LONDON • Maria Sharapova will play her first match for nine months at a charity tennis event in Las Vegas next week, days after her competitive ban was reduced to 15 months by the Court of Arbitration for Sport (CAS).
Sharapova, who was suspended after testing positive for meldonium at the Australian Open in January, will play alongside Billie Jean King, John McEnroe, Martina Navratilova and Andy Roddick on Monday at the World Team Tennis Smash Hits event in support of Elton John's Aids foundation.
"I am really excited to get back on the court for a great cause," the Russian, who remains barred from tournaments until late April, said.
WTT Smash Hits defended the decision to invite Sharapova while she is serving a doping sanction, saying: "Tennis as a sport has a history of giving back, and all the players are focused on that."
Sharapova, a five-time Grand Slam champion, will receive no appearance fee for her involvement and the International Tennis Federation (ITF) told The Times that it had no objection to her playing in an exhibition event.
RETURN DATE SOLE CONCERN
When you are going through such a tough period and so many ups and downs, that's not really what you are thinking about. It's about when I'm coming back. That wasn't something that was a focus of mine.
MARIA SHARAPOVA, on whether she was disappointed at the lack of support from her peers during her ban.
Earlier, the 29-year-old criticised the ITF for "attempting to make an example of her" during her doping ban and that it exhibited "a lack of neutrality in the dispute".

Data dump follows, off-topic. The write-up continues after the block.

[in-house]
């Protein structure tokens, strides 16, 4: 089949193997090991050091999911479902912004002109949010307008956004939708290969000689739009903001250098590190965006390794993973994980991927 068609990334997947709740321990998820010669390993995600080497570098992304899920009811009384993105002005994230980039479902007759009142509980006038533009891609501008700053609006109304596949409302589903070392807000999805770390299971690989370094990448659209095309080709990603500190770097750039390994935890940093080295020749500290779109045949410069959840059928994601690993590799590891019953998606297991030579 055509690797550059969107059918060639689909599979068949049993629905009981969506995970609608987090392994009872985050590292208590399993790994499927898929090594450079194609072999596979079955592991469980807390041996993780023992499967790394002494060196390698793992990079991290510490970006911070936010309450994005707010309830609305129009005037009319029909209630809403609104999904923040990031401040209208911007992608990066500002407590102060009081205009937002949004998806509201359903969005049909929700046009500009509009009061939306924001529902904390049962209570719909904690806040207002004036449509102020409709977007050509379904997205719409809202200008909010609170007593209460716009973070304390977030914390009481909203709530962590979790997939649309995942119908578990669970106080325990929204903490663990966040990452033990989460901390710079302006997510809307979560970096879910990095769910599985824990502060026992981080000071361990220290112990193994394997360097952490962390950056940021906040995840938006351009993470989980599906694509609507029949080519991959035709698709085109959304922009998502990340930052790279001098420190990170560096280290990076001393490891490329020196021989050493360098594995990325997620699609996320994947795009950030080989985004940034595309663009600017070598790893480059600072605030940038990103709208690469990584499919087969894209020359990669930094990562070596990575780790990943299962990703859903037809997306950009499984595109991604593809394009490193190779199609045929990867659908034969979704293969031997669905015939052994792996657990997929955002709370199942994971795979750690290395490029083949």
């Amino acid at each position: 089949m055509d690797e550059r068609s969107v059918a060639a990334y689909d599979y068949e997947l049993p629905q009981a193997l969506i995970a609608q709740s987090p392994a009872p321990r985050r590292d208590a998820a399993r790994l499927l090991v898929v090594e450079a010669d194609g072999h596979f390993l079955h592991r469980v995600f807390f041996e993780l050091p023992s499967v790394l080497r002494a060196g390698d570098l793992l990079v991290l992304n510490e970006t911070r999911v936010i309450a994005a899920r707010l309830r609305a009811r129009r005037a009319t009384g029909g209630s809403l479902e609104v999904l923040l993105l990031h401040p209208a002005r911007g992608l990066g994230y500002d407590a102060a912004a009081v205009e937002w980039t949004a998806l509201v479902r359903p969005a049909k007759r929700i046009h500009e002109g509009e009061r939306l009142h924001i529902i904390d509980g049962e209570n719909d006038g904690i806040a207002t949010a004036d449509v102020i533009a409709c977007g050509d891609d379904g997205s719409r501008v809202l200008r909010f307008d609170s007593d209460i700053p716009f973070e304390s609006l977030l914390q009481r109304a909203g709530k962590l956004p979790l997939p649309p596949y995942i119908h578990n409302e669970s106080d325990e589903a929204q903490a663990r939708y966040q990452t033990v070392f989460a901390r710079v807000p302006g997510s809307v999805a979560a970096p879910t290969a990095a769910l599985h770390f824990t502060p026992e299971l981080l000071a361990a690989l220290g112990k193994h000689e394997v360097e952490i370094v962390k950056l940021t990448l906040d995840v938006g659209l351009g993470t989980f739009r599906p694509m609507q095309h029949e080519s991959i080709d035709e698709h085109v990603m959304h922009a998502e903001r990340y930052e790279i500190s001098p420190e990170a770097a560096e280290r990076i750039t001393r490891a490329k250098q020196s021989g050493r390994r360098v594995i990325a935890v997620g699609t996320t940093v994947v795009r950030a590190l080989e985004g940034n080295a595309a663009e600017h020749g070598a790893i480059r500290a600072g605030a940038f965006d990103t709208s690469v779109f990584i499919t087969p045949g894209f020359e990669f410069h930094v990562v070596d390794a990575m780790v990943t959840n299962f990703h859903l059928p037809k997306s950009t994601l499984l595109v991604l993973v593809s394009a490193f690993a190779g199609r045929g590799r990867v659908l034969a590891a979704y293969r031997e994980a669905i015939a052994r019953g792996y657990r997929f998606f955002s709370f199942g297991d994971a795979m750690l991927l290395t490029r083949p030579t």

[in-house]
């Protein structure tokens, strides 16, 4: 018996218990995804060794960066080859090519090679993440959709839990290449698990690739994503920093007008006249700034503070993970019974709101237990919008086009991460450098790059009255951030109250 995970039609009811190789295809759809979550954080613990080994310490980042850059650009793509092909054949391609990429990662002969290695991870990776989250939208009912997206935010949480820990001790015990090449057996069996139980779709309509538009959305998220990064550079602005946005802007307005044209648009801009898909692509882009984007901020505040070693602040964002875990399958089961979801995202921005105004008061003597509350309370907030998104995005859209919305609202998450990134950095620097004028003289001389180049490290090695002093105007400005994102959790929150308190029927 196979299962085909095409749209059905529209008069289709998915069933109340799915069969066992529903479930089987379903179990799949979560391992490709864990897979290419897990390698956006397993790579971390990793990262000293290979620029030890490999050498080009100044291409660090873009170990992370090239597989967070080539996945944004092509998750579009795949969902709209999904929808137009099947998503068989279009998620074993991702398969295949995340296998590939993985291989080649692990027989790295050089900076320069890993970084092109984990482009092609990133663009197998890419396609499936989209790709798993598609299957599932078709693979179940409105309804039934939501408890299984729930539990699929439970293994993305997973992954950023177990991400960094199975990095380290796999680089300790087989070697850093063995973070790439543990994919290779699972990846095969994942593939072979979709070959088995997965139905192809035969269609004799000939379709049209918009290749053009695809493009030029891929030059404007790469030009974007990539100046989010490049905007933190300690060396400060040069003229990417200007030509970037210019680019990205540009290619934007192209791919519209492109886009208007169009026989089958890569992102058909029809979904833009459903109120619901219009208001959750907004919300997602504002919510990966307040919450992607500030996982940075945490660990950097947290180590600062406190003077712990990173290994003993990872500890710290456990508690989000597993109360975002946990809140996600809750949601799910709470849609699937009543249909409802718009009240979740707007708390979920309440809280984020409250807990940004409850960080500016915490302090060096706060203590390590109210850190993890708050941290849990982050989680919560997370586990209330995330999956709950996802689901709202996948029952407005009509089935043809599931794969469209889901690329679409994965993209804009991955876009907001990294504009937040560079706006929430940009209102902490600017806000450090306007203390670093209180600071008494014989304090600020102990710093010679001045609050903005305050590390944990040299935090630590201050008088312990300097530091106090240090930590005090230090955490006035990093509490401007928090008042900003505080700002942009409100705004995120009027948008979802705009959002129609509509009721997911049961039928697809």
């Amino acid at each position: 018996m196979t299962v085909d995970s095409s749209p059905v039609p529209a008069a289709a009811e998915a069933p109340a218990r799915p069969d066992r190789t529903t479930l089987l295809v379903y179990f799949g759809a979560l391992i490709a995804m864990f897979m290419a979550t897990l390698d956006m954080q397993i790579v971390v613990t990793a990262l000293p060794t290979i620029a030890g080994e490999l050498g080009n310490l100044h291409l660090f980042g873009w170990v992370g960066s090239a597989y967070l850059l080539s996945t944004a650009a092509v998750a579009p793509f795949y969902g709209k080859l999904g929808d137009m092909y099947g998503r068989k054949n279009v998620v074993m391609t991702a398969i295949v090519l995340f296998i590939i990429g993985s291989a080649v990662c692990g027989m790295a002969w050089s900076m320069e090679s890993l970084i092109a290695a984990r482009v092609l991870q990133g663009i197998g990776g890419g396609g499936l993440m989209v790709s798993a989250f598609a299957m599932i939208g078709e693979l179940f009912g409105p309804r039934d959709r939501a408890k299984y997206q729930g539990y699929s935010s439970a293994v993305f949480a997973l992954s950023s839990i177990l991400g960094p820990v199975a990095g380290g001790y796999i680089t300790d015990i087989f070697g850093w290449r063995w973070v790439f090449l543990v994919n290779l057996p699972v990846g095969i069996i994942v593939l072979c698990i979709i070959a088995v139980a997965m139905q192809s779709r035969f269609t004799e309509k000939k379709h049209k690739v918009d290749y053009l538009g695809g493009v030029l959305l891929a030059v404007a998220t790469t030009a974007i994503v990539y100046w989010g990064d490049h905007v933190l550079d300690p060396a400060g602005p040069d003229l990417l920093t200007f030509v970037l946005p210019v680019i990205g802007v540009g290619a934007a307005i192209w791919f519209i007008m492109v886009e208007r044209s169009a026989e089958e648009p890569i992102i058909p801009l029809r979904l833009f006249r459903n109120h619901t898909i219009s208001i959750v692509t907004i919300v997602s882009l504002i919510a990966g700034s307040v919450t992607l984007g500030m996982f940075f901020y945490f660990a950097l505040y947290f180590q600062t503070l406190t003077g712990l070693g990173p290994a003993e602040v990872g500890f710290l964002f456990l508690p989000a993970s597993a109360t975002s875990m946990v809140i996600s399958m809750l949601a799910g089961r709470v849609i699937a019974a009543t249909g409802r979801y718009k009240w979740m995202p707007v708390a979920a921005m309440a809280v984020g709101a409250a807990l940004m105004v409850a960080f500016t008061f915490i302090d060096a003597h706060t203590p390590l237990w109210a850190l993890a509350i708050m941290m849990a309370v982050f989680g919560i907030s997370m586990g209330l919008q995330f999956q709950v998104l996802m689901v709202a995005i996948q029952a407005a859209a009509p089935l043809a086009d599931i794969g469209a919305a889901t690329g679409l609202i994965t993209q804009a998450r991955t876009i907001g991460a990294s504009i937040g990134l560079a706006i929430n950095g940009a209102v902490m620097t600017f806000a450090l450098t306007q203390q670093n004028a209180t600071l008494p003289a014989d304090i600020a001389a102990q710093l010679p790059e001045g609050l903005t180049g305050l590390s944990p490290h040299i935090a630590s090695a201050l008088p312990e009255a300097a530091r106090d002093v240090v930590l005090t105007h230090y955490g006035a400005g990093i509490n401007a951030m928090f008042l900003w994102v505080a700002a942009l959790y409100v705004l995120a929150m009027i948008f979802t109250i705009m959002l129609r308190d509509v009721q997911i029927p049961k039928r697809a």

She also claimed that the ITF tried to ban her for four years.
But the London-based governing body hit back yesterday, defending its procedures and the tribunal which originally handed down a two-year ban.
"The ITF did not 'try to ban Ms Sharapova for four years'. The ITF took the position that it is the independent tribunal's responsibility to determine what the appropriate sanction should be," said an ITF statement released to the British Press Association.
"This included the decision as to whether Ms Sharapova met the requirements set out in the tennis anti-doping programme - which are the same as those in the Wada code - for a reduction from the default four-year suspension for the use of a non-specified substance such as meldonium."
Few of Sharapova's fellow players have come out in support of her since the ban was imposed, but the Russian said that she was not disappointed with the lack of public backing from her peers.
"When you are going through such a tough period and so many ups and downs, that's not really what you are thinking about," she told ESPN.
"It's about when I'm coming back. That wasn't something that was a focus of mine."
Richard Gasquet, the 30-year-old men's world No. 17 who served a 21/2-month ban after testing positive for cocaine in 2009, predicted that Sharapova would face a tough comeback.
"It's never easy to come back. It's quite a long ban to come back from. Mentally and physically it will be tough for her," he said.
Sharapova's former boyfriend, Bulgarian tennis player Grigor Dimitrov, suggested that she deserved her ban but said he had "zero doubts" she would make a successful return.
The CAS ruling found that she bore some degree of blame but "no significant fault" for failing to realise that meldonium had been added to the banned list, while the ITF was criticised for not doing enough to inform Sharapova of the change.
She will not be eligible to return to competition until April 26, meaning that she may require a wild card to qualify for the French Open and Wimbledon.
A spokesman for the All England Club said the decision on wild cards would take place "according to the usual protocols".
THE TIMES, LONDON, AGENCE FRANCE-PRESSE